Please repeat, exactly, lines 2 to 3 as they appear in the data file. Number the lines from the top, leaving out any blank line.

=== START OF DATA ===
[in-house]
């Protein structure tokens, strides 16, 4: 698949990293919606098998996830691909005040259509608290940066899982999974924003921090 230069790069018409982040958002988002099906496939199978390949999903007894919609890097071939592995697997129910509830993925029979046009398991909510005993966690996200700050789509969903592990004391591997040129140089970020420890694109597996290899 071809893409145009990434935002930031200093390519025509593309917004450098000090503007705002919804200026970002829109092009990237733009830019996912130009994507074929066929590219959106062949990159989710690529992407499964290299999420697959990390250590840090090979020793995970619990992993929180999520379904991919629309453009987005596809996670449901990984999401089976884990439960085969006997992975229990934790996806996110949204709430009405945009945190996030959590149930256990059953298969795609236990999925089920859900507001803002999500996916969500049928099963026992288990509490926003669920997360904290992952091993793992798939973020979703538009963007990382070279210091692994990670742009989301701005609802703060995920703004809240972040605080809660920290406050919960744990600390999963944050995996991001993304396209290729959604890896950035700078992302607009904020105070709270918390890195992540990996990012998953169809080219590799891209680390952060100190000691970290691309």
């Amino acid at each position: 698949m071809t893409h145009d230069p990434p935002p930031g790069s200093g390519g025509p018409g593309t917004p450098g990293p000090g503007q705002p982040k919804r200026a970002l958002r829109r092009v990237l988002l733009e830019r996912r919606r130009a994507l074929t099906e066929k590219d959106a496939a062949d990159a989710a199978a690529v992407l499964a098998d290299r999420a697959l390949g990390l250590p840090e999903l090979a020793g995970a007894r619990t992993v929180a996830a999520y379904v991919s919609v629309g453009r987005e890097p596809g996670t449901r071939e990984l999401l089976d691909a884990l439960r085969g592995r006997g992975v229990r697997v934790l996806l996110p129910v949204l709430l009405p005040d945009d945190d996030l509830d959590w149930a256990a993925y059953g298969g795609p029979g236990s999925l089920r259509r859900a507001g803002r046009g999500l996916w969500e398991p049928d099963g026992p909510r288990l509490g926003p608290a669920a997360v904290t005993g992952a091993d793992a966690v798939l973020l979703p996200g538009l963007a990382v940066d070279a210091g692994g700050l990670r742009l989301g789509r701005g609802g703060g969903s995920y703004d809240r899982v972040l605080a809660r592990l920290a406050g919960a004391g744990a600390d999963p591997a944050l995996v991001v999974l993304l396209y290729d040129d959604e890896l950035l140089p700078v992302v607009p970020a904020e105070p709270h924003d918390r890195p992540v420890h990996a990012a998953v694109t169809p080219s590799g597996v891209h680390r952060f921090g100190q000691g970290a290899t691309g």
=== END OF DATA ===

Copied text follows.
């Protein structure tokens, strides 16, 4: 698949990293919606098998996830691909005040259509608290940066899982999974924003921090 230069790069018409982040958002988002099906496939199978390949999903007894919609890097071939592995697997129910509830993925029979046009398991909510005993966690996200700050789509969903592990004391591997040129140089970020420890694109597996290899 071809893409145009990434935002930031200093390519025509593309917004450098000090503007705002919804200026970002829109092009990237733009830019996912130009994507074929066929590219959106062949990159989710690529992407499964290299999420697959990390250590840090090979020793995970619990992993929180999520379904991919629309453009987005596809996670449901990984999401089976884990439960085969006997992975229990934790996806996110949204709430009405945009945190996030959590149930256990059953298969795609236990999925089920859900507001803002999500996916969500049928099963026992288990509490926003669920997360904290992952091993793992798939973020979703538009963007990382070279210091692994990670742009989301701005609802703060995920703004809240972040605080809660920290406050919960744990600390999963944050995996991001993304396209290729959604890896950035700078992302607009904020105070709270918390890195992540990996990012998953169809080219590799891209680390952060100190000691970290691309």
């Amino acid at each position: 698949m071809t893409h145009d230069p990434p935002p930031g790069s200093g390519g025509p018409g593309t917004p450098g990293p000090g503007q705002p982040k919804r200026a970002l958002r829109r092009v990237l988002l733009e830019r996912r919606r130009a994507l074929t099906e066929k590219d959106a496939a062949d990159a989710a199978a690529v992407l499964a098998d290299r999420a697959l390949g990390l250590p840090e999903l090979a020793g995970a007894r619990t992993v929180a996830a999520y379904v991919s919609v629309g453009r987005e890097p596809g996670t449901r071939e990984l999401l089976d691909a884990l439960r085969g592995r006997g992975v229990r697997v934790l996806l996110p129910v949204l709430l009405p005040d945009d945190d996030l509830d959590w149930a256990a993925y059953g298969g795609p029979g236990s999925l089920r259509r859900a507001g803002r046009g999500l996916w969500e398991p049928d099963g026992p909510r288990l509490g926003p608290a669920a997360v904290t005993g992952a091993d793992a966690v798939l973020l979703p996200g538009l963007a990382v940066d070279a210091g692994g700050l990670r742009l989301g789509r701005g609802g703060g969903s995920y703004d809240r899982v972040l605080a809660r592990l920290a406050g919960a004391g744990a600390d999963p591997a944050l995996v991001v999974l993304l396209y290729d040129d959604e890896l950035l140089p700078v992302v607009p970020a904020e105070p709270h924003d918390r890195p992540v420890h990996a990012a998953v694109t169809p080219s590799g597996v891209h680390r952060f921090g100190q000691g970290a290899t691309g």